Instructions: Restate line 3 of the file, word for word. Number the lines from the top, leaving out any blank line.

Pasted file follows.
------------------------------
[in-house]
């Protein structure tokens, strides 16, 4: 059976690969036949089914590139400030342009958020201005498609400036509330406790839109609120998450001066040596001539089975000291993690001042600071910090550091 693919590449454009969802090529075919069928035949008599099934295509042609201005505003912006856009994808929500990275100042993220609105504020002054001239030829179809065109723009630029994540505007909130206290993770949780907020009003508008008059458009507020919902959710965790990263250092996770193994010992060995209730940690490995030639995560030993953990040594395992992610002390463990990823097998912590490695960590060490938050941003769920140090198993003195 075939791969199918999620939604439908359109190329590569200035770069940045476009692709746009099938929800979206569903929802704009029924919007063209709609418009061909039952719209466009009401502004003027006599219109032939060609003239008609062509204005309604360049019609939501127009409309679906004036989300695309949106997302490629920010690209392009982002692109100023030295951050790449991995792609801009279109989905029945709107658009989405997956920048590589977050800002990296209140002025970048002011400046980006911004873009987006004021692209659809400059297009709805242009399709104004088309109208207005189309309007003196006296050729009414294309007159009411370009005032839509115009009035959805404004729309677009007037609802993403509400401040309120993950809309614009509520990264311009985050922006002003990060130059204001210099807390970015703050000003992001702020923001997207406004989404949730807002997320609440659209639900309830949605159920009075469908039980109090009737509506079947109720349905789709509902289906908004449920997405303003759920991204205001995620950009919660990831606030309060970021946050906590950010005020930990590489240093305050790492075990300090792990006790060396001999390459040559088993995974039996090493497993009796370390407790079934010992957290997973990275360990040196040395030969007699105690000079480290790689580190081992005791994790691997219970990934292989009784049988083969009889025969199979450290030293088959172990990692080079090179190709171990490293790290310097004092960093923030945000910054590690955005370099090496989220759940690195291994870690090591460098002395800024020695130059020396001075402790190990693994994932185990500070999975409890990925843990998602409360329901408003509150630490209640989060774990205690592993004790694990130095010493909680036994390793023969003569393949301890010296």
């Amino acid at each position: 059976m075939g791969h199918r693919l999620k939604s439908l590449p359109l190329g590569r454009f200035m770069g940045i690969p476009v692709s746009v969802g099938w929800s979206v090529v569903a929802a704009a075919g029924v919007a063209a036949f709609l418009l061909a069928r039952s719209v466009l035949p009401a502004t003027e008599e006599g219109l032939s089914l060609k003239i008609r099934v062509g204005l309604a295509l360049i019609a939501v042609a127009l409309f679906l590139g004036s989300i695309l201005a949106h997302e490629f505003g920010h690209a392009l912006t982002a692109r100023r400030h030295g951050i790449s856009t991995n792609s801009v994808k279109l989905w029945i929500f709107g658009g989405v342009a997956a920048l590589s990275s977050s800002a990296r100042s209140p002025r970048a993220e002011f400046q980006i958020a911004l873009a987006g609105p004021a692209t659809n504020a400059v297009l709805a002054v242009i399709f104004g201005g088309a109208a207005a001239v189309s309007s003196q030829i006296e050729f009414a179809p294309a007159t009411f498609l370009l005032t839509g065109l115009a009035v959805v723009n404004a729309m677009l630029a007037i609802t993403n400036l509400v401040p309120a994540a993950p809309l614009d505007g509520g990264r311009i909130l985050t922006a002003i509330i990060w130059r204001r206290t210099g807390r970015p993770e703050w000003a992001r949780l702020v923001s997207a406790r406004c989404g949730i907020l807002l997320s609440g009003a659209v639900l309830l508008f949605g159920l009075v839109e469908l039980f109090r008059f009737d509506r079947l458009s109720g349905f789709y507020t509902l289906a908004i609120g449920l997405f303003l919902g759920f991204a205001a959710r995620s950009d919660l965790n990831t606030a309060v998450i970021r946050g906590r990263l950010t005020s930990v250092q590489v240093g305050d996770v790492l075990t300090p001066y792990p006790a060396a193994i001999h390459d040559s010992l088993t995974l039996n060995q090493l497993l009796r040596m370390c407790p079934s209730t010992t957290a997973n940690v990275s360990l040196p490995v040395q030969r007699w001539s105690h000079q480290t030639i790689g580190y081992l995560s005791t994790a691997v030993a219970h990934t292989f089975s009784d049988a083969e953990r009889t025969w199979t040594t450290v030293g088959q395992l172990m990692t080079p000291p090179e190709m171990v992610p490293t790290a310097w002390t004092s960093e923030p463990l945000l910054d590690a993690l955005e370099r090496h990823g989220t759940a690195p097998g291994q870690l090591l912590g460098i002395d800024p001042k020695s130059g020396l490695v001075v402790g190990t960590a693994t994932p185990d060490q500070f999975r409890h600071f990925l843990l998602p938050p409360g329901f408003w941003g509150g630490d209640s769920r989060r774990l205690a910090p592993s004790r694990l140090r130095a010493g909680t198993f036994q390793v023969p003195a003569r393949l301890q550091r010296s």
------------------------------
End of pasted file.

């Amino acid at each position: 059976m075939g791969h199918r693919l999620k939604s439908l590449p359109l190329g590569r454009f200035m770069g940045i690969p476009v692709s746009v969802g099938w929800s979206v090529v569903a929802a704009a075919g029924v919007a063209a036949f709609l418009l061909a069928r039952s719209v466009l035949p009401a502004t003027e008599e006599g219109l032939s089914l060609k003239i008609r099934v062509g204005l309604a295509l360049i019609a939501v042609a127009l409309f679906l590139g004036s989300i695309l201005a949106h997302e490629f505003g920010h690209a392009l912006t982002a692109r100023r400030h030295g951050i790449s856009t991995n792609s801009v994808k279109l989905w029945i929500f709107g658009g989405v342009a997956a920048l590589s990275s977050s800002a990296r100042s209140p002025r970048a993220e002011f400046q980006i958020a911004l873009a987006g609105p004021a692209t659809n504020a400059v297009l709805a002054v242009i399709f104004g201005g088309a109208a207005a001239v189309s309007s003196q030829i006296e050729f009414a179809p294309a007159t009411f498609l370009l005032t839509g065109l115009a009035v959805v723009n404004a729309m677009l630029a007037i609802t993403n400036l509400v401040p309120a994540a993950p809309l614009d505007g509520g990264r311009i909130l985050t922006a002003i509330i990060w130059r204001r206290t210099g807390r970015p993770e703050w000003a992001r949780l702020v923001s997207a406790r406004c989404g949730i907020l807002l997320s609440g009003a659209v639900l309830l508008f949605g159920l009075v839109e469908l039980f109090r008059f009737d509506r079947l458009s109720g349905f789709y507020t509902l289906a908004i609120g449920l997405f303003l919902g759920f991204a205001a959710r995620s950009d919660l965790n990831t606030a309060v998450i970021r946050g906590r990263l950010t005020s930990v250092q590489v240093g305050d996770v790492l075990t300090p001066y792990p006790a060396a193994i001999h390459d040559s010992l088993t995974l039996n060995q090493l497993l009796r040596m370390c407790p079934s209730t010992t957290a997973n940690v990275s360990l040196p490995v040395q030969r007699w001539s105690h000079q480290t030639i790689g580190y081992l995560s005791t994790a691997v030993a219970h990934t292989f089975s009784d049988a083969e953990r009889t025969w199979t040594t450290v030293g088959q395992l172990m990692t080079p000291p090179e190709m171990v992610p490293t790290a310097w002390t004092s960093e923030p463990l945000l910054d590690a993690l955005e370099r090496h990823g989220t759940a690195p097998g291994q870690l090591l912590g460098i002395d800024p001042k020695s130059g020396l490695v001075v402790g190990t960590a693994t994932p185990d060490q500070f999975r409890h600071f990925l843990l998602p938050p409360g329901f408003w941003g509150g630490d209640s769920r989060r774990l205690a910090p592993s004790r694990l140090r130095a010493g909680t198993f036994q390793v023969p003195a003569r393949l301890q550091r010296s």